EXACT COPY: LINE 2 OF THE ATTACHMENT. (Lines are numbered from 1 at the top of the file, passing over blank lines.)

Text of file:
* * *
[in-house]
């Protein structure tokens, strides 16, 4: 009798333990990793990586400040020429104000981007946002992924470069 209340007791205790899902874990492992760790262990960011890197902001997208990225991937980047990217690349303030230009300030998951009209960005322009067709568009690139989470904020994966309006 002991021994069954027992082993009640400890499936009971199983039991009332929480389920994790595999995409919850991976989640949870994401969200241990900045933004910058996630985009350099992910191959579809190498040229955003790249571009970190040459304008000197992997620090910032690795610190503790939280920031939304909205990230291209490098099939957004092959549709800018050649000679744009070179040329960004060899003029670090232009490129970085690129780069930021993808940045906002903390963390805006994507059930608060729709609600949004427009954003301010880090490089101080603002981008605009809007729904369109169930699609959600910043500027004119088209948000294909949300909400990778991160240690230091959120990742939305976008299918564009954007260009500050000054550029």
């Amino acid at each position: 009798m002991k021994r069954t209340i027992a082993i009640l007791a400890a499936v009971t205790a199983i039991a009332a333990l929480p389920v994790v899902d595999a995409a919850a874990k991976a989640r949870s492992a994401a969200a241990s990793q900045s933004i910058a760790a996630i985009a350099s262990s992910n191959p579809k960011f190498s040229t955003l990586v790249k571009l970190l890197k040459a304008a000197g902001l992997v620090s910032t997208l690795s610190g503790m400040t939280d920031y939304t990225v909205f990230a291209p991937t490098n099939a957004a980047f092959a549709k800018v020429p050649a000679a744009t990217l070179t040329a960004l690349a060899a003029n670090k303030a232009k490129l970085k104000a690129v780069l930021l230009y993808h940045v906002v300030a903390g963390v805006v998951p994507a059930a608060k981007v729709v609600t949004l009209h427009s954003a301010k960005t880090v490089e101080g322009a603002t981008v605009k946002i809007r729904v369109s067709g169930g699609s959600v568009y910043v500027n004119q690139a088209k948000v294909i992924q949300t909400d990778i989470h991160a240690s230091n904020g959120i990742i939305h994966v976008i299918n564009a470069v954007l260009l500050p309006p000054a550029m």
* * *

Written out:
């Protein structure tokens, strides 16, 4: 009798333990990793990586400040020429104000981007946002992924470069 209340007791205790899902874990492992760790262990960011890197902001997208990225991937980047990217690349303030230009300030998951009209960005322009067709568009690139989470904020994966309006 002991021994069954027992082993009640400890499936009971199983039991009332929480389920994790595999995409919850991976989640949870994401969200241990900045933004910058996630985009350099992910191959579809190498040229955003790249571009970190040459304008000197992997620090910032690795610190503790939280920031939304909205990230291209490098099939957004092959549709800018050649000679744009070179040329960004060899003029670090232009490129970085690129780069930021993808940045906002903390963390805006994507059930608060729709609600949004427009954003301010880090490089101080603002981008605009809007729904369109169930699609959600910043500027004119088209948000294909949300909400990778991160240690230091959120990742939305976008299918564009954007260009500050000054550029």